2.5 U Taqplus DNA polymerase (Stratagene, La Jolla, Calif., USA)

Distilled water making total volume up to 50 μl.

The PCR cycle conditions were as follows:

2 min at 94° C., then 20 cycles with: 1 min at 94° C., 1 min at 55° C., 5 min at 72° C.; followed by a final extension step of 10 min at 72° C.

For amplification of the tetracycline resistance gene from pBR322 the PCR conditions were:

2.5 ng pBR322 DNA

10 μM forward primer REM2F

10 μM reverse primer PBR1380R

0.2 mM dNTPs (equimolar mixture of dATP, dGTP, dCTP and dTTP)

5 μl of 10× low salt buffer for Taqplus DNA polymerase

2.5 μl of 50 mM MgCl2

2.5 U Taqplus DNA polymerase

Distilled water making total volume up to 50 μl.

The PCR cycle conditions were as follows:

2 min at 94° C., then 20 cycles with: 1 min at 94° C., 1 min at 55° C., 5 min at 72° C.; followed by a final extension step of 10 min at 72° C.

To verify the PCR reaction, 5 μl of the PCR product was electrophoresed in 0.8% agarose (Life Technologies/GIBCO-BRL, Rockville, Md., USA) gel in presence of ethidium bromide (Sigma, St. Louis, Mo., USA) for about 1 hr, and the gel was then photographed under UV light using Polaroid Type 667 films (Fisher Scientific, Suwanee, Ga., USA). The rest of the PCR-amplified DNA was treated with phenol:chloroform:isoamyl alcohol (25:24:1) and was then precipitated by ethanol. Precipitated DNA was pelleted by centrifugation and the pellet was dried in air. The dried DNA was dissolved in 50 μl of 1× appropriate restriction buffer and then incubated in presence of 20 U of Bgl II and 20 U of Not I restriction endonucleases for 1 hr at 37° C. The digested DNA was electrophoresed in 0.8% agarose gel. The desired DNA bands were excised and DNA was purified using Qiaex kit (Qiagen). The purified DNA fragments were dissolved in 30 μl of water and then used in ligation as per conditions given below:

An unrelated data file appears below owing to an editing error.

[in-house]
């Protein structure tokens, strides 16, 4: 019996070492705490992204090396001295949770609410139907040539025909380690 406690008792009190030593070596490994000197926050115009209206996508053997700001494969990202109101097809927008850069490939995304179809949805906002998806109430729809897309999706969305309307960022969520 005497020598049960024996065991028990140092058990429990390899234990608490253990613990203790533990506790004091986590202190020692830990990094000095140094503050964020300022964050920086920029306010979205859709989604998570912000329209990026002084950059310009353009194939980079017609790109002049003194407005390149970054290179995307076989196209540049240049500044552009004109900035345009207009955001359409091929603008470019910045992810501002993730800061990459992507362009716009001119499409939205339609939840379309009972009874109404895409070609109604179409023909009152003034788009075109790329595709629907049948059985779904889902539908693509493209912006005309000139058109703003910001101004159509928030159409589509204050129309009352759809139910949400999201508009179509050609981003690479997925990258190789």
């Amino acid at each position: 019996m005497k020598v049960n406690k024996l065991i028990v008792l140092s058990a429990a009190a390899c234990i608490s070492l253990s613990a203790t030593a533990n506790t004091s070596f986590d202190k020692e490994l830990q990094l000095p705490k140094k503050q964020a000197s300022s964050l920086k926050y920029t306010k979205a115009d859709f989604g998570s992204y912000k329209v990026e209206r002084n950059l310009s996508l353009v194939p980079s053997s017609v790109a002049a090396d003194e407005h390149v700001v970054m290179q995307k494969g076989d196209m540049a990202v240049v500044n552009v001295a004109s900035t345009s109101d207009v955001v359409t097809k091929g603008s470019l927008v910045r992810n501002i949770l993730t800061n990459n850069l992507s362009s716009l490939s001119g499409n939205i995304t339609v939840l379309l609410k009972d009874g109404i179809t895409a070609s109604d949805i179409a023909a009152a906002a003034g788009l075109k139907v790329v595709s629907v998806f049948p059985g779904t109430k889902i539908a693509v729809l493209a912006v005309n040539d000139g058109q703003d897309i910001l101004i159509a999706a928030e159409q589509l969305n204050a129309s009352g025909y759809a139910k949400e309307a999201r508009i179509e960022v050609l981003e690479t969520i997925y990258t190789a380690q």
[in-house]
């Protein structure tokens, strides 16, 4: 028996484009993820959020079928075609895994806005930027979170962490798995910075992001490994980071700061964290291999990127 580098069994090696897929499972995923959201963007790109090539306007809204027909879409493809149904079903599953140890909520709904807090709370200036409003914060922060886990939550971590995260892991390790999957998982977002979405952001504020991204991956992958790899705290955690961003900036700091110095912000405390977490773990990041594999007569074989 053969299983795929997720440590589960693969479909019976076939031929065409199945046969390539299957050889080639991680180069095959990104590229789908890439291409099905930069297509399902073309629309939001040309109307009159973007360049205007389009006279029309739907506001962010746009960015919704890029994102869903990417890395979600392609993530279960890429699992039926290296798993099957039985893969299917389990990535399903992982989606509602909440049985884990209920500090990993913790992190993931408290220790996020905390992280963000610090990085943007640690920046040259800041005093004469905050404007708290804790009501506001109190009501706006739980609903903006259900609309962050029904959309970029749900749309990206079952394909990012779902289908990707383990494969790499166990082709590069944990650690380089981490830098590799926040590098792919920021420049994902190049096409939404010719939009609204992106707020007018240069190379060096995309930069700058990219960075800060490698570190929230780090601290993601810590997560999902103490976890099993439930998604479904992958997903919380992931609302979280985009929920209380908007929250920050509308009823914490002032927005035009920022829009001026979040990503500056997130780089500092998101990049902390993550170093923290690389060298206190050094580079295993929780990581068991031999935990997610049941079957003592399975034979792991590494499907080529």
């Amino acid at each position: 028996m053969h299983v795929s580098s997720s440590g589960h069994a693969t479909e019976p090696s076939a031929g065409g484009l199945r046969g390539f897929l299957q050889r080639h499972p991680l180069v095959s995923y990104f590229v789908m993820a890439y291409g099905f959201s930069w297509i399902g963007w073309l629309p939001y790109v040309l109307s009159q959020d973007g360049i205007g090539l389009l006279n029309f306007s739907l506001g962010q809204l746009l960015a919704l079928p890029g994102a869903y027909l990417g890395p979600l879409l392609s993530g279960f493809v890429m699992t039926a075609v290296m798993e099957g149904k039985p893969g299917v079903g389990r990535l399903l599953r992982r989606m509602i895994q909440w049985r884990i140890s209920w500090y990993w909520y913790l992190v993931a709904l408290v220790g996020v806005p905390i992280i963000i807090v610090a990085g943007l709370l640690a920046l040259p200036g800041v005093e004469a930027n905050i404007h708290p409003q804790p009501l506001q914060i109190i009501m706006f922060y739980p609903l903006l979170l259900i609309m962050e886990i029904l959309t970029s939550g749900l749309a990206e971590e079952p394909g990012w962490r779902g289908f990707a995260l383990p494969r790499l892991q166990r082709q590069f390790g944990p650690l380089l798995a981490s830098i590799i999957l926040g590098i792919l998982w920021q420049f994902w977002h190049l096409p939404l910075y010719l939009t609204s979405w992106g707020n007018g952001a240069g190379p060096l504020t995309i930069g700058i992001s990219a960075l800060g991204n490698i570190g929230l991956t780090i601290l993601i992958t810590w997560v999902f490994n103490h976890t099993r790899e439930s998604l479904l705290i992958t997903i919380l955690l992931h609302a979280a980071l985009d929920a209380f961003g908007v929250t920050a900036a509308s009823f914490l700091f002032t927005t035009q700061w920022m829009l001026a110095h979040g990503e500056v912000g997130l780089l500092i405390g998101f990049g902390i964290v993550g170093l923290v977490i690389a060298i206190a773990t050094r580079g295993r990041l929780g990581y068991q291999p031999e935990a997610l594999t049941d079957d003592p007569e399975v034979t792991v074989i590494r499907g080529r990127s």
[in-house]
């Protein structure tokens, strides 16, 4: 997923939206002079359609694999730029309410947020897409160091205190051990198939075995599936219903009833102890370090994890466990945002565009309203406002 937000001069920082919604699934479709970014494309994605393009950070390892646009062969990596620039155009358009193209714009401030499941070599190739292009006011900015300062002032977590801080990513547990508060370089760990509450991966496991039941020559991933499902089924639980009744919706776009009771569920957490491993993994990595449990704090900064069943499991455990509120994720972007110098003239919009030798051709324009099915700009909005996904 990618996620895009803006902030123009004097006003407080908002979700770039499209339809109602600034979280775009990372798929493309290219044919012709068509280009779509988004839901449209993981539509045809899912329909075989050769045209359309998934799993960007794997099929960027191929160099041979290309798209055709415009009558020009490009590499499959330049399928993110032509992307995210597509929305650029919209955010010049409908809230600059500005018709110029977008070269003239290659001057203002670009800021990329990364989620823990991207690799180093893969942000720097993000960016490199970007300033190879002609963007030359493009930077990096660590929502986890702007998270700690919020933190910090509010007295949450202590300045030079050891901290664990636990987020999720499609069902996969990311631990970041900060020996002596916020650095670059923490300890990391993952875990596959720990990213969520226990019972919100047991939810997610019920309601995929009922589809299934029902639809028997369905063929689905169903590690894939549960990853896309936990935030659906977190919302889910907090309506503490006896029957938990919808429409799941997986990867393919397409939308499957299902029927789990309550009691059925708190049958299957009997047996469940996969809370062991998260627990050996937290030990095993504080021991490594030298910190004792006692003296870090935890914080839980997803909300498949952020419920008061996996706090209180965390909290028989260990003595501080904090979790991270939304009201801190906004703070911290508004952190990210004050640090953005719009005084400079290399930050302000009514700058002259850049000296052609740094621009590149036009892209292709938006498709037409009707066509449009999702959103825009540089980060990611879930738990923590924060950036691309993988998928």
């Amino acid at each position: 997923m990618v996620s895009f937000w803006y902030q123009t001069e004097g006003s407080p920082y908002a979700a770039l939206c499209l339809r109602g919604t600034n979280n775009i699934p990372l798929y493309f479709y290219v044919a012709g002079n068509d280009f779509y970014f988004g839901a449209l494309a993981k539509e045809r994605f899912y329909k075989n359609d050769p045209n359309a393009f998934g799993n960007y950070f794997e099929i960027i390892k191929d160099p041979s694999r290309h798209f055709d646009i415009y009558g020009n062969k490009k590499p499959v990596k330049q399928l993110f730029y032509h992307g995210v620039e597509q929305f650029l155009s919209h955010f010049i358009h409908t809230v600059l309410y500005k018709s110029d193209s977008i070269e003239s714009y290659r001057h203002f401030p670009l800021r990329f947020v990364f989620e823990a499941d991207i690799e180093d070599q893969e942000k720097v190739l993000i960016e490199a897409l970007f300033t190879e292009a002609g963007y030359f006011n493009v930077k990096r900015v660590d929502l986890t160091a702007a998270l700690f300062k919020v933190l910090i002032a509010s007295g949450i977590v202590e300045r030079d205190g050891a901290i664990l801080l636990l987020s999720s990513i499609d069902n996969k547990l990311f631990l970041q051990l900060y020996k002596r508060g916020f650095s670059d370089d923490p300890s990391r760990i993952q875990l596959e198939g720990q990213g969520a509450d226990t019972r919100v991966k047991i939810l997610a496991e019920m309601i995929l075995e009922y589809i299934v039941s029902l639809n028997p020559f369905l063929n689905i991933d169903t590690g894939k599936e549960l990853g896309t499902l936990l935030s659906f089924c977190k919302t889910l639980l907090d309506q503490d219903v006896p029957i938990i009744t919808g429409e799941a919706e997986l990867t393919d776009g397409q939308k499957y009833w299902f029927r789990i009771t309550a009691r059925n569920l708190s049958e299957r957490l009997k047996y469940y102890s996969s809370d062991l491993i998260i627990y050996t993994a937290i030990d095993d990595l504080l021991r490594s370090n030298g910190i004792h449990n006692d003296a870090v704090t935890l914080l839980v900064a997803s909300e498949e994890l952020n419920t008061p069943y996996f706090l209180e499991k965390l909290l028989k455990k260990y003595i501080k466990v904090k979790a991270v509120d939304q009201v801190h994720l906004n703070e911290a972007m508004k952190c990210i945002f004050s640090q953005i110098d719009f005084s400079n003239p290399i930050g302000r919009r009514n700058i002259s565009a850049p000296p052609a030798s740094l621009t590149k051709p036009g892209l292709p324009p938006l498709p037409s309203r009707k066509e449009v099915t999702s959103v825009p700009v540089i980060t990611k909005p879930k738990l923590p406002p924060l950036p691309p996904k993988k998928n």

15 μl of purified DNA fragments

4 μl of 5× ligation buffer

1 μl (5 U) of T4 DNA ligase (Life Technologies/GIBCO-BRL, Rockville, Md., USA)

Ligation was performed for overnight at 16° C.

An aliquot of 2 μl ligation mix was used to transform 50 μl competent Maxefficiency DH5α (Life Technologies/GIBCO-BRL, Rockville, Md., USA) E. coli host cells according to the recommended protocols. The transformants were then plated onto LB agar plates containing 100 μg/ml ampicillin and 12.5 μg/ml tetracycline and incubated at 37° C. overnight. Some transformant colonies were individually grown in 5 ml aliquot of LB broth containing 100 μg/ml ampicillin and 12.5 μg/ml tetracycline. Small scale plasmid DNA was isolated from each individual clone, and DNA was then codigested with 20 U Bgl II and 20 U of Not I restriction endonucleases. Any plasmid DNA carrying the Bgl II and Not I cleavage sites was further characterized for the presence of other expected restriction endonuclease cleavage sites. One such plasmid carrying expected restriction endonuclease cleavage sites was named as pUC19Tc and the restriction map of this vector is shown in FIG. 1.

Construction of pUC19M13Tc

It was decided to add the M13 origin of replication to pUC19Tc which would allow production of single-stranded form of DNA after co-infection with a helper phage. The following forward PCR primer PUC119.500F and reverse primer PUC119.980R were synthesized to amplify the M13 origin region from pUC119 (Vieira and Messing, 1987, Methods Enzymol. 153, 3-11).

Forward primer PUC 119.500F:

5′-GGA AGA TCT AAG CTT ACG TCA AAG CAA CCA TAG TAC GCG CCC-3′ (42 bases)

Reverse primer PUC 119.980R:

5′-GGA AGA TCT CCA TAA AAT TGT AAA CGT TAA TAT TTT GTT AAA ATT CGC-3′ (48 bases)

The forward primer PUC119.500F carries the restriction sites Bgl II and Hind III at its 5′ end. The reverse primer PUC119.980R also carries a Bgl II restriction site at its 5′ end. Ligation of the Bgl II digested PCR product and pUC19Tc would generate the desired plasmid.

The PCR conditions were:

34.5 ng pUC119 DNA

1 μM forward primer PUC119.500F

1 μM reverse primer PUC119.980R

0.2 mM dNTPs (equimolar mixture of DATP, dGTP, dCTP and dTTP)

5 μl of 10× low salt buffer for Taqplus DNA polymerase.

2.5 μl of 50 mM MgCl2

2.5 U Pfu DNA polymerase (Stratagene, La Jolla, Calif., USA)

Distilled water making total volume up to 50 μl.

The PCR cycle conditions were as follows:

2 min at 94° C., then 15 cycles with: 30 sec at 94° C., 30 sec at 55° C., 1 min at 72° C.; followed by a final extension step of 5 min at 72° C.